Rundgren is one of many legacy acts looking to jump on the benefits of the 1976 Copyright Revision Act. The Act gives artists the right to reclaim their rights to recordings made from 1978 and beyond after 35 years, as long as they file paperwork in advance. Other artists aside from Rundgren who have filed termination requests for hundreds of works include Billy Joel, Blondie, Pat Benetar, Devo, the Talking Heads, the Police, peter Frampton and Joni Mitchell.

 

Major record labels have been pushing back against this concept, especially since catalog has grown to 66.2 percent of total music listening in the past year. This has been sparked by subscribers flocking to streaming services like Spotify, Apple Music and Amazon Music Unlimited. During the past four years, fwer than two dozen of the thousands of artists who have the right to reclaim rights to their master recordings have been successful. And only hundreds have tried it, meaning a majority of legacy recording artists are not taking advantage of the 1976 Copyright revision.

 

One of the reasons for this may be because the process is not cut and dried. Many of the artists who have managed to get their rights back have had to agree to sign strict non-disclosure agreements. Still, label executives claimed that the process only looks secretive because information about artists contracts, both original and new, is confidential.

 

Also, labels would rather offer acts higher royalty rates or big advances so they can stay in control of the masters. An unnamed major-label executive admitted, “We are not in the business of giving our masters back to artists.”

 

Lawyers disclosed to Billboard that labels asked artists on numerous occasions to waive their termination claims in exchange for alternative compensation. Other times, labels completely ignored claims.

 

For some artists, higher royalty rates mean nothing if the label has no intention of re-promoting their music. Louise Goffin, a singer-songwriter who made three albums on the Warner Music Group label between 1979 and 1989 said she wants her albums back “so I can have creative control over how I am presented. I am not going to make a bunch of money, but if I can get back my albums and be able to promote them so the albums are not being ignored, that would be delightful.”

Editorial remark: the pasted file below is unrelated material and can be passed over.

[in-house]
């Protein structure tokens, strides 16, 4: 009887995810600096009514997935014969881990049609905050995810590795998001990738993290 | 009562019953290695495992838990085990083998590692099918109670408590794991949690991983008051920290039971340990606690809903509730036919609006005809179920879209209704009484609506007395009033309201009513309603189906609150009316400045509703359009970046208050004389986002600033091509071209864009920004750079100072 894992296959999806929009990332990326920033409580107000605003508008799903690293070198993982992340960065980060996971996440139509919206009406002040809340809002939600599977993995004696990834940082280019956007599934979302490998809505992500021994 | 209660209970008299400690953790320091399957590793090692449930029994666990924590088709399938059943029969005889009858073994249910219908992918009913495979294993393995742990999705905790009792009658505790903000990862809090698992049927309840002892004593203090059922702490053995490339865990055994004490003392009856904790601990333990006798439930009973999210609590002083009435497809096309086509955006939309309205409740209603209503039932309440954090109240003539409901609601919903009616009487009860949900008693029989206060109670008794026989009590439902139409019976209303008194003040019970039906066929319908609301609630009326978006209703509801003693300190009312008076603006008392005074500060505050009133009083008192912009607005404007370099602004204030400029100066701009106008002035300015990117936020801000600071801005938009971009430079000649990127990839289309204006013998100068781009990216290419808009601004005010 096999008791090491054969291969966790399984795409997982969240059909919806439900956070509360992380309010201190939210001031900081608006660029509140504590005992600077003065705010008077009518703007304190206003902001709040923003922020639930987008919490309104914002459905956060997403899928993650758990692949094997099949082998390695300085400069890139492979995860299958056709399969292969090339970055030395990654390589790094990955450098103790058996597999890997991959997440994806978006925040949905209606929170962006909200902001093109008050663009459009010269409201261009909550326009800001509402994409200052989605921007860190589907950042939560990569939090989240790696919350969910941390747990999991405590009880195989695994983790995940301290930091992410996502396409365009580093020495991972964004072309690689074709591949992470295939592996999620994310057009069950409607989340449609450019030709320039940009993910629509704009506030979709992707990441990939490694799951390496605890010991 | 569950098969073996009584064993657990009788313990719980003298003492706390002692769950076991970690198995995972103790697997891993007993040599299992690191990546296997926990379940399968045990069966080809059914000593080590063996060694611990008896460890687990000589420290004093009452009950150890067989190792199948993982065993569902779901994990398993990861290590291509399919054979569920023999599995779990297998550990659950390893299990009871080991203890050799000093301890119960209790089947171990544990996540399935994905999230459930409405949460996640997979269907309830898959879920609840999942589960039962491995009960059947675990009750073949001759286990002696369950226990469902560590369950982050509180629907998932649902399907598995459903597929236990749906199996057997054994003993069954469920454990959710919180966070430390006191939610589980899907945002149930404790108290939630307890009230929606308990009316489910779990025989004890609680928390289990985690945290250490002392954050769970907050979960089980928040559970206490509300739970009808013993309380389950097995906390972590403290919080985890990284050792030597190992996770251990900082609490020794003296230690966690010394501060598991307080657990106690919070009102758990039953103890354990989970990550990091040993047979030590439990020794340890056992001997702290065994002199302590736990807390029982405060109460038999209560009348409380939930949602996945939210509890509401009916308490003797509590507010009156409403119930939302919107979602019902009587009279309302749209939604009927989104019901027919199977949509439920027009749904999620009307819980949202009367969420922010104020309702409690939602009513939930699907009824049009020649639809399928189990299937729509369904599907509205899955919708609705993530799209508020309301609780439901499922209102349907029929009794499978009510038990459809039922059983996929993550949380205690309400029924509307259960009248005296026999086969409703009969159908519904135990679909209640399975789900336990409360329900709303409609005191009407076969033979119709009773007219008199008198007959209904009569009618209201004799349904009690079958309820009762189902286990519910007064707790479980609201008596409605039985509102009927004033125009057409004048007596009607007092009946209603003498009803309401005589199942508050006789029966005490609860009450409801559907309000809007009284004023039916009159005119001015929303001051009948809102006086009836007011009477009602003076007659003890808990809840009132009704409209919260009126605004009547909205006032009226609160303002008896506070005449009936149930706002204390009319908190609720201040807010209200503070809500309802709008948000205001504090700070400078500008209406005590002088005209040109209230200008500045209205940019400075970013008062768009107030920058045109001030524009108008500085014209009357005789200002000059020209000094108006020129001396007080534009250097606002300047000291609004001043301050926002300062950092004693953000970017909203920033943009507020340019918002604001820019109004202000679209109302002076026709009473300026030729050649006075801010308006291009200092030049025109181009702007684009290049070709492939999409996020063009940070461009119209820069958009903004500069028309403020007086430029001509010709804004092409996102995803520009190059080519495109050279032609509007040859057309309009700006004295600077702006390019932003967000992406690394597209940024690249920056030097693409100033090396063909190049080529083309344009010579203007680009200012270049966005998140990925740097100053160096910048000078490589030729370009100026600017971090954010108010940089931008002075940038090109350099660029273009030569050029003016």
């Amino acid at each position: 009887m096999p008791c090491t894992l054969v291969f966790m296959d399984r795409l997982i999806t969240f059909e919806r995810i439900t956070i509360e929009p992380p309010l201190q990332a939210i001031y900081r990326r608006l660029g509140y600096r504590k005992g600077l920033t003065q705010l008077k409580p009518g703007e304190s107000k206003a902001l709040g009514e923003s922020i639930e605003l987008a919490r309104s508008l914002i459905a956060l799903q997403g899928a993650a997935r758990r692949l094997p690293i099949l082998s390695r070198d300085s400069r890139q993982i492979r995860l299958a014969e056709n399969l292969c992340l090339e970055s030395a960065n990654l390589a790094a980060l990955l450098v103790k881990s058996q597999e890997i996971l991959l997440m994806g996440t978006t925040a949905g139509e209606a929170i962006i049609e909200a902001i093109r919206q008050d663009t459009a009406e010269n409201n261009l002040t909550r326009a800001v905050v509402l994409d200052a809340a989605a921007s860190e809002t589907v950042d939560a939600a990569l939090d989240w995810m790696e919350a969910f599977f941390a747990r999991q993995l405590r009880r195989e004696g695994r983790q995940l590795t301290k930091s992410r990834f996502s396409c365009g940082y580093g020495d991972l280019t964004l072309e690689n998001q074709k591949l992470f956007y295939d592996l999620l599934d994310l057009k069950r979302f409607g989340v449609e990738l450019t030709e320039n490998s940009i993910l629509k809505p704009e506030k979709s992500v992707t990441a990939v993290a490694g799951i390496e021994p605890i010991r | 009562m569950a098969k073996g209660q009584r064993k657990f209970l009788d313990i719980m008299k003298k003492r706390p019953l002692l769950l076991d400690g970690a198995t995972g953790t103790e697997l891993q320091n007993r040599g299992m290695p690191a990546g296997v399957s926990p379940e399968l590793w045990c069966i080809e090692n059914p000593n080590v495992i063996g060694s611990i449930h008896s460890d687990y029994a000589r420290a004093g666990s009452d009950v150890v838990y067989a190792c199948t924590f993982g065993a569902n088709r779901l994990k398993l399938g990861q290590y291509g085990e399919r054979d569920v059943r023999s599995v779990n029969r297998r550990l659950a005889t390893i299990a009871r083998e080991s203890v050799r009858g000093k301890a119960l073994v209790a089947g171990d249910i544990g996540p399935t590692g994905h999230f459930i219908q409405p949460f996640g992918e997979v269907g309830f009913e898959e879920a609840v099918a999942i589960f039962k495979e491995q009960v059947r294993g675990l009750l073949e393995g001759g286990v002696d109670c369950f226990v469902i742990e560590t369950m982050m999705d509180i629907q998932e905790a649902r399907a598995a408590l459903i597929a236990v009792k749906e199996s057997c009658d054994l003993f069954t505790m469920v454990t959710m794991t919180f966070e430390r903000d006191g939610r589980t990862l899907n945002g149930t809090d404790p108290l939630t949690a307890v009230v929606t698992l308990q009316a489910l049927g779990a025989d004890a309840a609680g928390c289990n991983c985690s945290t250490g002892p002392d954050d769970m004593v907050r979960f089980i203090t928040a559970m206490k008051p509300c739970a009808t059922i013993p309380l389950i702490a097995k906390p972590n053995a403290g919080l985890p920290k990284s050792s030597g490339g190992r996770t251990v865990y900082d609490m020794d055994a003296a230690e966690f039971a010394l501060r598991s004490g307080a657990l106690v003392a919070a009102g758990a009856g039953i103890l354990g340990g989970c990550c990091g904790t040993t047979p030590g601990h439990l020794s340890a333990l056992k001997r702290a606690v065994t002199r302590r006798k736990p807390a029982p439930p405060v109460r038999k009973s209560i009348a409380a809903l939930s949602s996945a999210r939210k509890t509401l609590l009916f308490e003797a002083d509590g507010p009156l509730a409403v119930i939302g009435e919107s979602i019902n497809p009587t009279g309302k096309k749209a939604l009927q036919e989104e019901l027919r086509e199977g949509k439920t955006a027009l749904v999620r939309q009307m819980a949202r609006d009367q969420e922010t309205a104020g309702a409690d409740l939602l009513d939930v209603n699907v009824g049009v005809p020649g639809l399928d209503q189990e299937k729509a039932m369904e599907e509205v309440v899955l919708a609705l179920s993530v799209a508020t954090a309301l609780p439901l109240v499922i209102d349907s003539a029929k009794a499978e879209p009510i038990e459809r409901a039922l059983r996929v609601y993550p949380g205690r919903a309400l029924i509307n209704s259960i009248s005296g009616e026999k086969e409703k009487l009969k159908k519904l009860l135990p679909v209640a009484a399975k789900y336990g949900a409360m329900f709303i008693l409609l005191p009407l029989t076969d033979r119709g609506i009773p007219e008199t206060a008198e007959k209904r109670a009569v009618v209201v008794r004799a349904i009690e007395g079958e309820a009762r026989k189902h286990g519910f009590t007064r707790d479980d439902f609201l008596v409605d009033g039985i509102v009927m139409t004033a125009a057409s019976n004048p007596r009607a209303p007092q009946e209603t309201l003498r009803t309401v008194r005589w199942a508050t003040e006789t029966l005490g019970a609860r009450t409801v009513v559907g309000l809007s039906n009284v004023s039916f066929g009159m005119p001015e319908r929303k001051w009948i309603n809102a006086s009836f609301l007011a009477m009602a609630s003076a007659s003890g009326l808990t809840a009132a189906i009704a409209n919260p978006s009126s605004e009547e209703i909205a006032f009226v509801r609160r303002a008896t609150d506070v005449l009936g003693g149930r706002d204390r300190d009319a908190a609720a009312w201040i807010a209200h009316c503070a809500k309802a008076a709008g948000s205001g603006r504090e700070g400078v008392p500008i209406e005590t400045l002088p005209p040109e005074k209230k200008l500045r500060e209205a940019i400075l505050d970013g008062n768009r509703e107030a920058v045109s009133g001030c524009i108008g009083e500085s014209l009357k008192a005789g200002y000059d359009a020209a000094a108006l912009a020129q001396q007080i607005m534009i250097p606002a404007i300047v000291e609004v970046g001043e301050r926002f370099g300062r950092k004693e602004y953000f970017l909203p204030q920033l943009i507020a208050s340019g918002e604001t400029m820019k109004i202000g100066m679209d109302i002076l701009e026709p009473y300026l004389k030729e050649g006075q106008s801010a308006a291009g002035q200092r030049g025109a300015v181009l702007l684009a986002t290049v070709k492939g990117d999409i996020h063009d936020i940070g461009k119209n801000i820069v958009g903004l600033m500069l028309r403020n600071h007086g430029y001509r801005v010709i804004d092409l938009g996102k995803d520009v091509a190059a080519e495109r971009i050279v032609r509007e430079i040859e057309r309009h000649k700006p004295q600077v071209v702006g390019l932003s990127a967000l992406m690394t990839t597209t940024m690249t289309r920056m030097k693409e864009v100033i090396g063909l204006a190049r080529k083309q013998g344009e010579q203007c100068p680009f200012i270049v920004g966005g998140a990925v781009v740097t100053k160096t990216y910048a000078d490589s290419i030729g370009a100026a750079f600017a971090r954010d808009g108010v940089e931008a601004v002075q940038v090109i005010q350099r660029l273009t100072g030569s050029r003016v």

She also said her problem is common among legacy artists: “There is always the point where the label moves on when the second single doesn’t sell; or the label has a changing of the guard. Soon, you find yourself stuck with people who don’t know who you are and you have no sovereignty over your work, and it just sits in the vaults. That is where the artists have their souls destroyed.”

 

Warner Music Group did admit it returned U.S. copyrights to Prince on some of his studio albums as part of a 2014 contract negotiation to re-release classic works by the late artist. WMG is the most artist-friendly of the three major labels on this issue, but Sony Music Entertainment has also given a handful of artists back their album rights. None of the three labels commented directly to Billboard about this issue.

 

Lawyer and publishing catalog administrator Evan Cohen owns a label called Manifesto Records and founded Copyright Termination Experts in 2014 in order to help make legacy acts aware of their right to reclaim their rights to their recorded music. He has contacted around 1,000 artists withalbums issued between 1979 and 1985.

 

Copyrights under the 1976 law began to expire in 2013. One reason performing artists have found it difficult to get back rights is because the copyright revision act had exceptions; it did not include works created under “work-for-hire” contracts or collective works (works with many creators). Many copyright issues can only be resolved in court, and labels and artists fear going there because they do not want a “precedent-setting decision.” Also, court battles are often not worth all the money spent.

 

A lawyer who has worked on many termination cases explained, “If any artist were to sue to make their termination claim valid, the labels will fight artists on this issue to the ends of the earth.”

 

Rundgren said that if he does regain control of his albums, he will have “to bring them back from a moribund state where nobody is covering them or listening to them. You need a plan to get this music exposed.”